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Financial Times: Distrust in the land of psychos and soya milk: By Mark Moody-Stuart (


By Mark Moody-Stuart

Published: October 30 2004


The film The Corporation is of the genre of Michael Moore's Fahrenheit 9/11 or Bowling for Columbine, built up from a series of interviews (including Noam Chomsky and Michael Moore) with interspersed clips of archive film.


The aim is to demonstrate that the modern corporation is a dysfunctional development and that the economic system supported by corporations is seriously flawed. As a polemic it is effective and I have spoken to several, mainly young people, on whom it made a considerable impression.


The film suggests that by stealth and through lack of attention from the rest of society, corporations have managed to acquire the legal persona of individuals. Corporations should thus be subject to analysis as though they are individuals. So far, so good. Corporations do indeed develop a kind of collective character or ethos, a composite of those working in them, often built on characteristics inherited from their founders. The same is true of NGOs, newspapers, military units, universities and churches. But like individuals there is a great variety of "character" between organisations.


Events in the history of various corporations are reviewed - IBM's alleged provision of data processing to the Nazi holocaust, the effects of a Monsanto product, bad labour conditions in a garment factory in central America, a particularly creepy individual who claims to extract industrial secrets by posing as a headhunter and so on. With the exception of the first, where the Nazi connection has always seemed to me to be tenuous, none of this, at face value, reflects well on the operations concerned.


Corporations have done and still do reprehensible things. In the film each incident is ticked off against a human characteristic. The combination of the characteristics turns out to match the profile of a psychopath - QED corporations are psychopathic. Good knockabout stuff, but a judgment of psychopathy of an entire section of the population based on characteristics from half a dozen individuals would be laughed out of court as stereotyping or racism.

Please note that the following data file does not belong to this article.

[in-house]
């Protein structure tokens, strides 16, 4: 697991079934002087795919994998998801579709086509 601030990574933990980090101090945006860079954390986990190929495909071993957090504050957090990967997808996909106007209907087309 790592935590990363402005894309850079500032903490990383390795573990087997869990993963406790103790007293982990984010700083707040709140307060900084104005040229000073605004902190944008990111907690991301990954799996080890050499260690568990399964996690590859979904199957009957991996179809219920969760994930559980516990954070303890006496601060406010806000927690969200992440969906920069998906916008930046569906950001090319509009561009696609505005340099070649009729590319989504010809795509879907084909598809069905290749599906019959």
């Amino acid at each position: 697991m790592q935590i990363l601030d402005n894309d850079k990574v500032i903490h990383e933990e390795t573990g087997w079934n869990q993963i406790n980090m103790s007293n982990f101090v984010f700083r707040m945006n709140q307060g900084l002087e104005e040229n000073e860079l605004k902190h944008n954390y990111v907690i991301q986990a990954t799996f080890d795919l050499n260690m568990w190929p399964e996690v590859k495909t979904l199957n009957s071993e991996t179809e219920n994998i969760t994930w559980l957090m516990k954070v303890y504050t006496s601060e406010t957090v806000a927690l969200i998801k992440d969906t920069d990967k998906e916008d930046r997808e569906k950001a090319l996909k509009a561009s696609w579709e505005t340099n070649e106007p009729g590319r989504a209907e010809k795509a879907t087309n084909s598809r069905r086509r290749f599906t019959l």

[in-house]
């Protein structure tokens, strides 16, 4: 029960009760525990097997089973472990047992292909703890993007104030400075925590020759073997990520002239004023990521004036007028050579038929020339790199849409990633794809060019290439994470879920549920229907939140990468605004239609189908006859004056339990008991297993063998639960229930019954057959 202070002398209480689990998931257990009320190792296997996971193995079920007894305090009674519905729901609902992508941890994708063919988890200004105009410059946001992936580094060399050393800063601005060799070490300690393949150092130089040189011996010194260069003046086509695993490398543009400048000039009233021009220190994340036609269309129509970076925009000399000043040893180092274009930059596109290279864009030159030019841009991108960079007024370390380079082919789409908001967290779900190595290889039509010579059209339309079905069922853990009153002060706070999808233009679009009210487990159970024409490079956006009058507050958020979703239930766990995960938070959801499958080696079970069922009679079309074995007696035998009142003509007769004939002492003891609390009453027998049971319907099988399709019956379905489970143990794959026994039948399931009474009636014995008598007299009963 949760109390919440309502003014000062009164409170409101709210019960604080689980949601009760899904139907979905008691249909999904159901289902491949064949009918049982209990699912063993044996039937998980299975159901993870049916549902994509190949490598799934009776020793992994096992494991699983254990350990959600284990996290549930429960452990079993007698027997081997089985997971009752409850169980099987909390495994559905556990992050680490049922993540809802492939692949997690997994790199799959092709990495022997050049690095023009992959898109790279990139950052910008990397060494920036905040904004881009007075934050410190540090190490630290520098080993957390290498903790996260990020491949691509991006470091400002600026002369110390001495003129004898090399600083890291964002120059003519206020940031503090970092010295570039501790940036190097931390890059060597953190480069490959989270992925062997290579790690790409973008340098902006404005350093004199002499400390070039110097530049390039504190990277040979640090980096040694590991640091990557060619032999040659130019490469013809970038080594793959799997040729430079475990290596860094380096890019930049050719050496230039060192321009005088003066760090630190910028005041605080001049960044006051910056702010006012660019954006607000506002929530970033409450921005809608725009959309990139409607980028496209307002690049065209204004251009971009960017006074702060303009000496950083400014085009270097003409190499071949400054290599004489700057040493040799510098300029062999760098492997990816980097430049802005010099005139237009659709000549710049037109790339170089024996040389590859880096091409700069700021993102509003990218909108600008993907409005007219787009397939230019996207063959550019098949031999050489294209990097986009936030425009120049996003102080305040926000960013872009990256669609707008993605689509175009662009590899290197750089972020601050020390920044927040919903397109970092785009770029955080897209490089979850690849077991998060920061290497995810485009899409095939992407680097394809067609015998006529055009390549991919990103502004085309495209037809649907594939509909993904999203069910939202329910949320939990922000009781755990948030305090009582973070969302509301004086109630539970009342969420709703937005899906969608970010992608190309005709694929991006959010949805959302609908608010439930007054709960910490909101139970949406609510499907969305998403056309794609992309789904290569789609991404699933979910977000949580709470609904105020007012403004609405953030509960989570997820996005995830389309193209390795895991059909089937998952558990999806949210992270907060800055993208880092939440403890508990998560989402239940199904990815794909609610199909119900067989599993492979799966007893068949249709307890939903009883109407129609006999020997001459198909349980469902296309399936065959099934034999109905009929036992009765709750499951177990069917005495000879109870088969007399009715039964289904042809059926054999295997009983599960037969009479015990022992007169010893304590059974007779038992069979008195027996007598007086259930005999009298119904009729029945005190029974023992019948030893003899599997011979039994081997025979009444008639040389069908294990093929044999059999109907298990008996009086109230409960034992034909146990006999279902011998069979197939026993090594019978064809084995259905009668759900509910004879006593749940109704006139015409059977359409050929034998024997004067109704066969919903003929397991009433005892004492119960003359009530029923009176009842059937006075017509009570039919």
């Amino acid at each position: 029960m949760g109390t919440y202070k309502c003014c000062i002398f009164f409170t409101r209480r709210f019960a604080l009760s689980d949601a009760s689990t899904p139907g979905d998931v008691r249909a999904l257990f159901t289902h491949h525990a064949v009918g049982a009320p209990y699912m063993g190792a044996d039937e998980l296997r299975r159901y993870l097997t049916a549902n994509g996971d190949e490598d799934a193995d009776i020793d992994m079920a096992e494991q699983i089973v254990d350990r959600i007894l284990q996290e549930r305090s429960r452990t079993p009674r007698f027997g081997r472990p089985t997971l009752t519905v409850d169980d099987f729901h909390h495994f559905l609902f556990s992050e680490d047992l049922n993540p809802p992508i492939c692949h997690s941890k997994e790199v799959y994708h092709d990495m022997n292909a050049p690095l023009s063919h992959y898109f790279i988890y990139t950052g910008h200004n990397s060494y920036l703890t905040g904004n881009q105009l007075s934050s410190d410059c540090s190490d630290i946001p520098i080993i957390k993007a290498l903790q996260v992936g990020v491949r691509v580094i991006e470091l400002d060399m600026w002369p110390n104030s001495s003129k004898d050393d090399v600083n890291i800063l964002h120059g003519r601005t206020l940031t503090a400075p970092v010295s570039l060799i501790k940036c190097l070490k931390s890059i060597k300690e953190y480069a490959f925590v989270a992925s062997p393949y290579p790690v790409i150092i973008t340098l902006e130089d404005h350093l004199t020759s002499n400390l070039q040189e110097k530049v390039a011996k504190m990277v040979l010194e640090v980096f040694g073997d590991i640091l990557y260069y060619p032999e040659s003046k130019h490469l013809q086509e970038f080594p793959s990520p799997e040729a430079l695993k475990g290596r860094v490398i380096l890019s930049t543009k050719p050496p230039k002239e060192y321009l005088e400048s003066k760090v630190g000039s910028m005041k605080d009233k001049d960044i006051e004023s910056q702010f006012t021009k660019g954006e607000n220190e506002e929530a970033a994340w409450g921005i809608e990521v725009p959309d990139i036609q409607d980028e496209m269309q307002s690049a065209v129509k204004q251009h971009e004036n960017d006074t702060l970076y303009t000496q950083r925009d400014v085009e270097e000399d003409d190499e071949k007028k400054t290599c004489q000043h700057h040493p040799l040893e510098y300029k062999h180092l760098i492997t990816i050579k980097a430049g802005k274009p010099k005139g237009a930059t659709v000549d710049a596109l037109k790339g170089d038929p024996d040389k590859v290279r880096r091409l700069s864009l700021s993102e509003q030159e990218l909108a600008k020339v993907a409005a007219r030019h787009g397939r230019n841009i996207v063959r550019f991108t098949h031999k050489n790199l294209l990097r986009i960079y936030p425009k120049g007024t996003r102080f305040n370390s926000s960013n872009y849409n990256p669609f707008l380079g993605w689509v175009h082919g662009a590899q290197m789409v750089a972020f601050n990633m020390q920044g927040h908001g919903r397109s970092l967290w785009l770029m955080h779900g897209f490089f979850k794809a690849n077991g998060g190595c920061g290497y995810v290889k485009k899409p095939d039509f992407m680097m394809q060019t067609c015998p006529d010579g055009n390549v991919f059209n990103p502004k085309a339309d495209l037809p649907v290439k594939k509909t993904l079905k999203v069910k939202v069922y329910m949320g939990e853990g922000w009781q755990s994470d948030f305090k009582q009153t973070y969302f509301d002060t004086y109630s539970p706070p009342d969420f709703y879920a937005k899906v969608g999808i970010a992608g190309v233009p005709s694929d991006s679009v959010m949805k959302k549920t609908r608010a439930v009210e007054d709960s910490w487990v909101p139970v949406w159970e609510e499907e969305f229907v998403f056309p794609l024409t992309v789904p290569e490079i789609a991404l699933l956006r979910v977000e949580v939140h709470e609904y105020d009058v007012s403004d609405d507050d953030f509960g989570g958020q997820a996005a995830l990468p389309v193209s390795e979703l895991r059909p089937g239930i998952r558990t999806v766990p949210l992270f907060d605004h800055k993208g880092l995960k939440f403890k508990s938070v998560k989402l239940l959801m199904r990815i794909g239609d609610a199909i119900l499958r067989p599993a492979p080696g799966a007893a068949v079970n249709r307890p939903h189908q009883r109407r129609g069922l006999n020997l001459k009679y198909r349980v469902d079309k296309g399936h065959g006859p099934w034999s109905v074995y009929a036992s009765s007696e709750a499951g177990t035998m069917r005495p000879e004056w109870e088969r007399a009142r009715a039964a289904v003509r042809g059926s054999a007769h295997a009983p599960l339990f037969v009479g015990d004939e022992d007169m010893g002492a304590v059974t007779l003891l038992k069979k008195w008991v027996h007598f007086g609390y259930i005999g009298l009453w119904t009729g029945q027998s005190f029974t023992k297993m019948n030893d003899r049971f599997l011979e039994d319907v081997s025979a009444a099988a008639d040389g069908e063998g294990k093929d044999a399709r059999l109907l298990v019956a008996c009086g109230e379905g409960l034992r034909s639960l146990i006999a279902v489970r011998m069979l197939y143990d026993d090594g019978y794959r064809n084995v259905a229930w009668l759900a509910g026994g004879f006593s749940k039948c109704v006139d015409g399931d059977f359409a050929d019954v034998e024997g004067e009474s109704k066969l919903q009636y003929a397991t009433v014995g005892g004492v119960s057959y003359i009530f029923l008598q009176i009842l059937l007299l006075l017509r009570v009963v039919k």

At this point I should reveal that my wife Judy and I both appear in the film. In 2002, in an interview at a conference in Vancouver for what I understood was to be a television series, I mentioned a demonstration that had taken place at our house in Sussex. At their request I later pointed the producers in the direction of the NGOs who had filmed their efforts in our garden, including the banner proclaiming us as murderers and Judy apologising for the lack of soya milk for the vegan's coffee. Over three hours we had discussed and shared many of the concerns of the demonstrators. Most felt frustrated at not being able to do anything about the issues and I believe that they are certainly right that corporations can contribute to the solutions. After this interlude in the film a commentator remarks that although there may be a few reasonable people in business, the existence of a few reasonable slave owners did not justify that system either.


Ray Anderson, of Interface carpets, fares better as the business hero, with a description of Interface's path to closed-loop sustainability. I am an admirer of Ray's work on sustainability. I have never discussed his views on the capitalist market system but I do not believe he is a proponent of radical change. The film suggests no alternative, except perhaps government.


Would I recommend the film to business people? Definitely. You will see the deep gulf of distrust which we have to overcome if we are to be able to work together with others to repair some of the large deficiencies of society. Business, economic development and indeed corporations large and small are an essential part of the solution. But at nearly 2 hours I would buy the video so you can fast-forward through the repetitive bits.


Mark Moody-Stuart is a former chairman of Shell. "The Corporation" opened in cinemas yesterday.

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